Be thankful: Don’t fast before the feast!

Cathleen Kronemer, NSCA-CPT, Certified Health Coach, is a longtime fitness instructor at the Jewish Community Center. She is also a member of the St. Louis Jewish Sports Hall of Fame.

By Cathleen Kronemer, NSCA-CPT, Certified Health Coach

Close your eyes…take a deep whiff…are your olfactory senses already perceiving a touch of nutmeg and a hint of cinnamon in the air?  Yes, it is a week before the Thanksgiving celebration, and in many households, culinary preparations are well underway.

Let’s be honest: despite the fact that the Pilgrims and Indians did not partake of sweet potato casserole laden with butter and melted marshmallows on top, theirs was a true feast, much as we will experience when we gather around the table with friends and family.  Regardless of what was served back then, or what we are anticipating will be enjoyed next week, the word Feast is perfectly appropriate.

At this time of year, thoughts are often drawn to holiday events and parties, all of which will be wonderful and usually celebrated with the offering of calorie-dense treats.  We try to be mindful, but it isn’t always easy to resist family recipes that make an appearance just once a year.  Many individuals operate under the premise that by starving themselves all day long, they may gorge at the party or the feast and safely consume a day’s worth of calories in one sitting.  Sadly, nothing could be further from the truth. 

We always enjoy a roaring fire during the chilly weather.  It pairs nicely with football games and snowfall!  All year long, my husband stacks wood in the backyard, ready to keep the fireplace burning all afternoon and into the evening. Imagine if he tried to get the blaze going with nothing but a few ashes, only to dump pounds of logs in the hearth several hours later! Would the fire be burning effectively?  The answer is no, and it might be difficult to even get embers to ignite.

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This is essentially how our metabolism functions.  By feeding it small amounts of nutrient-dense foods throughout the day, our bodies utilize this fuel to keep all of our biological and mechanical functions performing at peak levels.  In other words, with no fuel going in, there will not be an uptick of the metabolism.  This is not a desirable place to be, especially when one is planning to consume large amounts of not-so-nutrient-dense foods later in the day.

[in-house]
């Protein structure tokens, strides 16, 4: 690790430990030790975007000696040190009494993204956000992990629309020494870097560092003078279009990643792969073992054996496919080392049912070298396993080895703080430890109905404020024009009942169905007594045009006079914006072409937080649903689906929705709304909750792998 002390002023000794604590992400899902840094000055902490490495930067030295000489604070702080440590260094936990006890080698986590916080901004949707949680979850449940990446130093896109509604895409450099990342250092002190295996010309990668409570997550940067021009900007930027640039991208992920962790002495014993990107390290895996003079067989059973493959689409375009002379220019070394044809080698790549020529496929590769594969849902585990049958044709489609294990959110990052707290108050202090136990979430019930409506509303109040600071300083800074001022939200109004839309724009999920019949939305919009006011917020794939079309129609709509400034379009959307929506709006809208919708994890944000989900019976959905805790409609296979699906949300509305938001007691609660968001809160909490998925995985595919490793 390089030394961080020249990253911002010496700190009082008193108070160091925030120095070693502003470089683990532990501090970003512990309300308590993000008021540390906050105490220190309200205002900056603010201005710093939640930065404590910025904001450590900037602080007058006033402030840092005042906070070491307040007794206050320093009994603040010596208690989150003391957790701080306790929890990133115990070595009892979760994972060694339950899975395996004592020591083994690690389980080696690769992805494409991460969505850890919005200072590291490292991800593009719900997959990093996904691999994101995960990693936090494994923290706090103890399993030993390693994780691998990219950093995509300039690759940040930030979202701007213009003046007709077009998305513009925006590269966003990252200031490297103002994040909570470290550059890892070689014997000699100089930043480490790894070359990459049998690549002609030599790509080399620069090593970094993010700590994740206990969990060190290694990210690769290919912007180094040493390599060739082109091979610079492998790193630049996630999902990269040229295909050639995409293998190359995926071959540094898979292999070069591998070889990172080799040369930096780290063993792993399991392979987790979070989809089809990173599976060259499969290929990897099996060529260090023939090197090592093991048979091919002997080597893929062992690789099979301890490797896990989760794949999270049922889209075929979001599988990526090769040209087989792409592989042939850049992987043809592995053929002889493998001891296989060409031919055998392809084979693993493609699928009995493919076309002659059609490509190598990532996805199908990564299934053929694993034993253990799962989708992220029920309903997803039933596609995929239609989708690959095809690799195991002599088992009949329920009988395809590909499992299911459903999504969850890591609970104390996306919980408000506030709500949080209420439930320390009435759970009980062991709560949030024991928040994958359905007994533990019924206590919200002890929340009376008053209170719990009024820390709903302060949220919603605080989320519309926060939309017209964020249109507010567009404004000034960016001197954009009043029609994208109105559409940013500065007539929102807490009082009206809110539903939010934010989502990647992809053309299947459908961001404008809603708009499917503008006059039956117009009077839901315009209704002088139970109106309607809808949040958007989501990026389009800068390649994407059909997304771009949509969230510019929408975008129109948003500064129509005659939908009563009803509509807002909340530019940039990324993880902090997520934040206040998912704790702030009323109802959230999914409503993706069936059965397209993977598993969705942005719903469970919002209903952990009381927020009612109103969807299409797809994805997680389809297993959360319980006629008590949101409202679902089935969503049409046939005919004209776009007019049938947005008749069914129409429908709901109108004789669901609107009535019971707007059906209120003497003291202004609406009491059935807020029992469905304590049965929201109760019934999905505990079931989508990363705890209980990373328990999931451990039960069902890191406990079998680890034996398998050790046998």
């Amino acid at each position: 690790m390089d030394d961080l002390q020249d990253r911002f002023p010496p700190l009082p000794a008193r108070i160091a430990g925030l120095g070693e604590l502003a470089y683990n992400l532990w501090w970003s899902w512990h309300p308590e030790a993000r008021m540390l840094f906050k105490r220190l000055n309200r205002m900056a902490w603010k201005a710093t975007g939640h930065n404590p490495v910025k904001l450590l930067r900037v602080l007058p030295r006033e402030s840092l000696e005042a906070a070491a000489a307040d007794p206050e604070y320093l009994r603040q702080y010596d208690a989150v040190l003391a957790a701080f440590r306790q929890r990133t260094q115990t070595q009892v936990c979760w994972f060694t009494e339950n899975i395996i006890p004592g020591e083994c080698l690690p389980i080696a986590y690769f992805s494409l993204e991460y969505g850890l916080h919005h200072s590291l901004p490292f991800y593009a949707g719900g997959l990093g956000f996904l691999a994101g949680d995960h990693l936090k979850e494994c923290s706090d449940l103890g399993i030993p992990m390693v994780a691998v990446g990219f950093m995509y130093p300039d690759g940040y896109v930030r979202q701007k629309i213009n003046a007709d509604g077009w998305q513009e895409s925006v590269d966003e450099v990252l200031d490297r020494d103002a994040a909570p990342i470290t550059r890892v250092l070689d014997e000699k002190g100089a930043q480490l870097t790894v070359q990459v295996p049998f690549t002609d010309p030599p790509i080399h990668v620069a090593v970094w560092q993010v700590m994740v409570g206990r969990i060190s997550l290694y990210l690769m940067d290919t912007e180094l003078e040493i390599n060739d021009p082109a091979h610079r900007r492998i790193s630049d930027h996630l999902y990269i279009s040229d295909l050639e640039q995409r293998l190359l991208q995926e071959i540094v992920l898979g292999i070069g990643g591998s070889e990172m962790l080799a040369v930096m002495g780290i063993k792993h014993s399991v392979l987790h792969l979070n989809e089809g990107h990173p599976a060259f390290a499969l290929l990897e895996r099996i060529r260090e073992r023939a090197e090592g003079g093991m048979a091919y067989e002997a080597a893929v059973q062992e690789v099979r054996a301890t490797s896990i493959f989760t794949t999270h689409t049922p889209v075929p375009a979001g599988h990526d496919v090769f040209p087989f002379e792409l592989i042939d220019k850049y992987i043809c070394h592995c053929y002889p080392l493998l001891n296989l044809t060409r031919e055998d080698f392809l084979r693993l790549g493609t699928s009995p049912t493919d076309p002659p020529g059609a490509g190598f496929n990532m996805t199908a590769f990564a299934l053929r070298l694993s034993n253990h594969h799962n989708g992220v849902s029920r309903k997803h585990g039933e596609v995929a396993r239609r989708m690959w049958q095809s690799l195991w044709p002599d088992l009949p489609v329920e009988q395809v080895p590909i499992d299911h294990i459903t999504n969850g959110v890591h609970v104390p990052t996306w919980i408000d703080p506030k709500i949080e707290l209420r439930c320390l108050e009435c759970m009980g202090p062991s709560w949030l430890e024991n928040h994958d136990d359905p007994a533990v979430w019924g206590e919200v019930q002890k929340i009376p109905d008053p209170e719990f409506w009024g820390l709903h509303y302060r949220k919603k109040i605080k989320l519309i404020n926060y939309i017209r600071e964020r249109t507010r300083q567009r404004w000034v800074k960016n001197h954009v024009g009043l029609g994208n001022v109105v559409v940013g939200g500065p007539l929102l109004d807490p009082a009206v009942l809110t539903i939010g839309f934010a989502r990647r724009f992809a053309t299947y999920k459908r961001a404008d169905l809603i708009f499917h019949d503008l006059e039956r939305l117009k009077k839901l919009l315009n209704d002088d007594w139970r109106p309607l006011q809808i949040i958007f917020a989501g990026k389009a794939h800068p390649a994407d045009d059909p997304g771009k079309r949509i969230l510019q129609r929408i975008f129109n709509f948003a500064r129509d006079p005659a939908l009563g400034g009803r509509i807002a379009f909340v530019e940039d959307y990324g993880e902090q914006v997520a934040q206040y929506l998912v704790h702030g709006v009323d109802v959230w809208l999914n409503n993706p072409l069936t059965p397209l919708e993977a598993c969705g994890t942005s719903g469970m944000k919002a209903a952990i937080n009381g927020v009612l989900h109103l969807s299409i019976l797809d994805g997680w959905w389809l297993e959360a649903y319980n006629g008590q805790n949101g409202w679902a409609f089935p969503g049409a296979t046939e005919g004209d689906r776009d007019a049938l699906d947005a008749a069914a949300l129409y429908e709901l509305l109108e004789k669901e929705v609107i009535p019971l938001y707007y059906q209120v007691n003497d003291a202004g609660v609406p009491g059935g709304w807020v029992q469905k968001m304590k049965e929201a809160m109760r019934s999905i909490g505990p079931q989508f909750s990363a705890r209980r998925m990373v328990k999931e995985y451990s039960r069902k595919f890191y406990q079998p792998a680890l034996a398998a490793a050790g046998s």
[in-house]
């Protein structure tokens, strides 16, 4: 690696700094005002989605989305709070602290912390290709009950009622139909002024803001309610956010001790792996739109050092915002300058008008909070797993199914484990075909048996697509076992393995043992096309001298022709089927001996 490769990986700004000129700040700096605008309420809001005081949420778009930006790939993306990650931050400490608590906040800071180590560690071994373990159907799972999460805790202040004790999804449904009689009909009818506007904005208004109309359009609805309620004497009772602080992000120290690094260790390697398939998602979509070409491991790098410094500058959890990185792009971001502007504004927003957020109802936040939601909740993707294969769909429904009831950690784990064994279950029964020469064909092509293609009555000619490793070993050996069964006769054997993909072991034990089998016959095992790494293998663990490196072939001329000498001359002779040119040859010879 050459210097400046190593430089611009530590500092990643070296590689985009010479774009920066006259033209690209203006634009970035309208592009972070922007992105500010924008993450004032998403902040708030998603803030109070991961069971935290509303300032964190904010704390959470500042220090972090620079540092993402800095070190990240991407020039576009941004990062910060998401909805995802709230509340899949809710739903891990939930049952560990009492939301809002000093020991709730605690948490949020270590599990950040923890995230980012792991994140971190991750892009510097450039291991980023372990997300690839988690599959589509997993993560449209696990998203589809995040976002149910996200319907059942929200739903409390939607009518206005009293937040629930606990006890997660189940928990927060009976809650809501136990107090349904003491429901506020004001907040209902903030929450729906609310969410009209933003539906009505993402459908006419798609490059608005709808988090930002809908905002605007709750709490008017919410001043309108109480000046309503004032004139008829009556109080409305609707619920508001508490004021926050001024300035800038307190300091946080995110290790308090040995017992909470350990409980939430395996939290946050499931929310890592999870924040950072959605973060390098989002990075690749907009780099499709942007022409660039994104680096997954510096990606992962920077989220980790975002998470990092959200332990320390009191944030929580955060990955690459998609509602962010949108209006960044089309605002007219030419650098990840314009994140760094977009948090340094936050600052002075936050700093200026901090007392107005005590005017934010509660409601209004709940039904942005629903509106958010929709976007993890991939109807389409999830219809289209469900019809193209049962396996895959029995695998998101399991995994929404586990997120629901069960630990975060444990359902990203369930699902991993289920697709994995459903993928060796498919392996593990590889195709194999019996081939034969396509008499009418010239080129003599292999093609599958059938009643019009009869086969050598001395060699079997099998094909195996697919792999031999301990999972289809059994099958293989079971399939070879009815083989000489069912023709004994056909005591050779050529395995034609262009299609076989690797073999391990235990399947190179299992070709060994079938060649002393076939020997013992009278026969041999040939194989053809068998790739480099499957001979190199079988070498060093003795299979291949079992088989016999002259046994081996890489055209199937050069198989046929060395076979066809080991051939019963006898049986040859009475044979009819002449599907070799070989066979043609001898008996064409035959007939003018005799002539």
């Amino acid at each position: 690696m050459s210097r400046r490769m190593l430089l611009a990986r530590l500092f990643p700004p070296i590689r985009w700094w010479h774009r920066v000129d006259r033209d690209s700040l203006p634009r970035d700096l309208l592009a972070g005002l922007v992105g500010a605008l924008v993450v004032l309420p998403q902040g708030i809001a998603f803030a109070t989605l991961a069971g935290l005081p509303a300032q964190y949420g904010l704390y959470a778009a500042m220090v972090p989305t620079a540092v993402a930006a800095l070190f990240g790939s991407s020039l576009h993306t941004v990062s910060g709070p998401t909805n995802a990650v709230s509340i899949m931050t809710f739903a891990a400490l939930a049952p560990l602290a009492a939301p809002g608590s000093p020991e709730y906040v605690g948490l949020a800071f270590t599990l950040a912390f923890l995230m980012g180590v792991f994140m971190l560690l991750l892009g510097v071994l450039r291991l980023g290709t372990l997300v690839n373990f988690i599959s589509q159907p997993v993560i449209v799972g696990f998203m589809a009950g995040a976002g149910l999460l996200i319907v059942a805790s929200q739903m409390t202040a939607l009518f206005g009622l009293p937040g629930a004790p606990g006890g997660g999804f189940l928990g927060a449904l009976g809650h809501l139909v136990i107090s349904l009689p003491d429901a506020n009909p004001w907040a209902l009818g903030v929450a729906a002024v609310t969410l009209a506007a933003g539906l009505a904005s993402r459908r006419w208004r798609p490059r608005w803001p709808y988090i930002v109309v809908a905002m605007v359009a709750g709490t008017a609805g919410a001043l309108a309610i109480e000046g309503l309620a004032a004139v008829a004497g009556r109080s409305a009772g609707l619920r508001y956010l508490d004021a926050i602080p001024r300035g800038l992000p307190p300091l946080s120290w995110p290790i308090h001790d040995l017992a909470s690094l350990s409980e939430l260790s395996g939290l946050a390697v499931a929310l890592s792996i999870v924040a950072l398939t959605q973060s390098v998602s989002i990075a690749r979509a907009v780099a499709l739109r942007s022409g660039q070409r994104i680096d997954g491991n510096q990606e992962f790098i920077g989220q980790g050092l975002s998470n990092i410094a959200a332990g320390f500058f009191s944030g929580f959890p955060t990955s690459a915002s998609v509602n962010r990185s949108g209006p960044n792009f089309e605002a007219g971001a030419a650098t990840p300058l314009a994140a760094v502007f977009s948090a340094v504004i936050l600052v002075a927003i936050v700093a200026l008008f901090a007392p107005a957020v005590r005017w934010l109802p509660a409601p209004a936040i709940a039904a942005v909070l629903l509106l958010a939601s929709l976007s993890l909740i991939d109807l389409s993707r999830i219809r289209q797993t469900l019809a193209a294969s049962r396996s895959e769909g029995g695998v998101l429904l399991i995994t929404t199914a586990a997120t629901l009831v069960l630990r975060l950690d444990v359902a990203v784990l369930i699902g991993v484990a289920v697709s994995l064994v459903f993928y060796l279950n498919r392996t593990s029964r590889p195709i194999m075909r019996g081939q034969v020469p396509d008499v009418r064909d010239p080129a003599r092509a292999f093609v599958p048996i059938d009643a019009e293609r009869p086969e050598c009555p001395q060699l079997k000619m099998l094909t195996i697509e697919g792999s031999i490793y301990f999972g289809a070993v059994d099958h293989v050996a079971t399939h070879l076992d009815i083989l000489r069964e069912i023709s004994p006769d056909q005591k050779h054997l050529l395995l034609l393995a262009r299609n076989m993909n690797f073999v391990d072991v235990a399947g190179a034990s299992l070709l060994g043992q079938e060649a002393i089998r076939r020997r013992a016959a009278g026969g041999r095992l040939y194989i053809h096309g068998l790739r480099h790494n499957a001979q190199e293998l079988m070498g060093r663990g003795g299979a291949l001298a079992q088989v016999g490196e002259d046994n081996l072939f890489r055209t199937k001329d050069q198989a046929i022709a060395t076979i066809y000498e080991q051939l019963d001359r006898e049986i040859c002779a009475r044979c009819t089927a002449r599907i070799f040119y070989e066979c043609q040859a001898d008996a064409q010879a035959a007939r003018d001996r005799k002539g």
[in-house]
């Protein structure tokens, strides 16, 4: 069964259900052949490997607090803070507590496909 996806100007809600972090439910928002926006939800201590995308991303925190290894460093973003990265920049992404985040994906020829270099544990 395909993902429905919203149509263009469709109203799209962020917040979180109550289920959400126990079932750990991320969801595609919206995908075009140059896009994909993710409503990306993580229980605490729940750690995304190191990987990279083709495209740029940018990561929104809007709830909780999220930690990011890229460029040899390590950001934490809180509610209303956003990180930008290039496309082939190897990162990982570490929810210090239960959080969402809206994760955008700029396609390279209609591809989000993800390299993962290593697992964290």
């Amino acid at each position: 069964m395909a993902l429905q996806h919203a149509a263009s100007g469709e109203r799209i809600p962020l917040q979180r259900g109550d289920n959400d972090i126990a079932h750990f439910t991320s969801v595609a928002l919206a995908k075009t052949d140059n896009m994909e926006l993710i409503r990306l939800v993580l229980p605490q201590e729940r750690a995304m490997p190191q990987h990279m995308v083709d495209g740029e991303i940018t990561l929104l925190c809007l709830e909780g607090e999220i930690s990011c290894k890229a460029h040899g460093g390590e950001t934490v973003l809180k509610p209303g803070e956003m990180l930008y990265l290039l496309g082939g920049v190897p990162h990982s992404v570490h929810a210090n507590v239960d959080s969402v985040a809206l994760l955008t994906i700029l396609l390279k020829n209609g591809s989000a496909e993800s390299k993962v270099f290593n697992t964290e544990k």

How, then, can we survive the Thanksgiving holiday and all the December celebrations to follow? We must strike a balance.  This balance takes into account calories consumed as well as calories burned through metabolic processes and exercise.  We can win at this game!  If the day is started with a small protein-rich breakfast, we kick-start the fires early, priming them for the metabolic increase we wish to create.  Mid-morning is a great time to get in some extra exercise.  Many neighborhoods hold ‘Turkey Trot” 5K runs the morning of Thanksgiving, for this very reason.  Most fitness facilities remain open until at least 3:00 pm.  If neither of these options calls to you, think about taking the dog for an extra-long walk and enjoying the crisp autumn air and colorful leaves.  Plan a family hike…just do not leave the house with the oven on!!!  

When lunchtime rolls around, focus once again on lean protein, fresh fruits and vegetables in moderate portion sizes. By now, it is time for some serious football watching!  Fortunately, halftime hits at a perfect interval, when your family and friends can get off of the couch and toss around your own football in the backyard.  Also, the dog would surely be up for another brisk long walk right about now.  

Are you sensing a pattern to the balance plan? Small amounts of healthy food (fuel) delivered to the body every few hours, coupled with bursts of exercise, keep our metabolic engine roaring like the fireplace.  Depending on what was consumed and the nature of the exercises, we may have even established a deficit in our favor without fasting.  Now we can enjoy the Thanksgiving feast in moderation, because while we may be hungry for the November delicacies, we are not so famished as to overindulge and be regretful later.

Whether you are a host or a guest this year, a bit of advance planning can help you triumph over the holiday season! Whether it is a healthy snack or a fitness opportunity, we are thankful for the abundance in our lives!